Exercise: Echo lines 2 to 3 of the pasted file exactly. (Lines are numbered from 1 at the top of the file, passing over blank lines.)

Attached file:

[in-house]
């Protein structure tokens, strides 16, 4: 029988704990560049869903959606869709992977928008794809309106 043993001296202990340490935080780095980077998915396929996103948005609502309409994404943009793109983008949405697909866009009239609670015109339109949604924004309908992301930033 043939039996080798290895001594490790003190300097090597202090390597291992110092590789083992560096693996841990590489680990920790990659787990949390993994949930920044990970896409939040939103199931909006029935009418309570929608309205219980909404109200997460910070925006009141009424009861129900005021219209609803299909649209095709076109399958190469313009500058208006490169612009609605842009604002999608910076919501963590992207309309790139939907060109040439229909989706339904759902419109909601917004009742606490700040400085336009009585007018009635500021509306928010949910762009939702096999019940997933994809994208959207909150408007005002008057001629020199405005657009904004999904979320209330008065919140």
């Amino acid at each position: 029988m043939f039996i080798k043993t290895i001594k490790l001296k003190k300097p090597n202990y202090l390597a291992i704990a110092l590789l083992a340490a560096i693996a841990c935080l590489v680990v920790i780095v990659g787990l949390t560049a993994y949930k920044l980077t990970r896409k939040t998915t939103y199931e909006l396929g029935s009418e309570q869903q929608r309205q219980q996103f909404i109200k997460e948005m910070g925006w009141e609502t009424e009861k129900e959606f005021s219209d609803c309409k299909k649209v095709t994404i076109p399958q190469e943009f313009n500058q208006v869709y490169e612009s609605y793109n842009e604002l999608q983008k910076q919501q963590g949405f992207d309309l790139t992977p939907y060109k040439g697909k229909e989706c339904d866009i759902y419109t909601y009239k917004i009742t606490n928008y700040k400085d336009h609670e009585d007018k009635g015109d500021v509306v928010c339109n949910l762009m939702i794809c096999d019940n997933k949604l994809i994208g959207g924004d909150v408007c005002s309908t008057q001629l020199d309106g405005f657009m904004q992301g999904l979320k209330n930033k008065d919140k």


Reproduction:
């Protein structure tokens, strides 16, 4: 029988704990560049869903959606869709992977928008794809309106 043993001296202990340490935080780095980077998915396929996103948005609502309409994404943009793109983008949405697909866009009239609670015109339109949604924004309908992301930033 043939039996080798290895001594490790003190300097090597202090390597291992110092590789083992560096693996841990590489680990920790990659787990949390993994949930920044990970896409939040939103199931909006029935009418309570929608309205219980909404109200997460910070925006009141009424009861129900005021219209609803299909649209095709076109399958190469313009500058208006490169612009609605842009604002999608910076919501963590992207309309790139939907060109040439229909989706339904759902419109909601917004009742606490700040400085336009009585007018009635500021509306928010949910762009939702096999019940997933994809994208959207909150408007005002008057001629020199405005657009904004999904979320209330008065919140």
């Amino acid at each position: 029988m043939f039996i080798k043993t290895i001594k490790l001296k003190k300097p090597n202990y202090l390597a291992i704990a110092l590789l083992a340490a560096i693996a841990c935080l590489v680990v920790i780095v990659g787990l949390t560049a993994y949930k920044l980077t990970r896409k939040t998915t939103y199931e909006l396929g029935s009418e309570q869903q929608r309205q219980q996103f909404i109200k997460e948005m910070g925006w009141e609502t009424e009861k129900e959606f005021s219209d609803c309409k299909k649209v095709t994404i076109p399958q190469e943009f313009n500058q208006v869709y490169e612009s609605y793109n842009e604002l999608q983008k910076q919501q963590g949405f992207d309309l790139t992977p939907y060109k040439g697909k229909e989706c339904d866009i759902y419109t909601y009239k917004i009742t606490n928008y700040k400085d336009h609670e009585d007018k009635g015109d500021v509306v928010c339109n949910l762009m939702i794809c096999d019940n997933k949604l994809i994208g959207g924004d909150v408007c005002s309908t008057q001629l020199d309106g405005f657009m904004q992301g999904l979320k209330n930033k008065d919140k």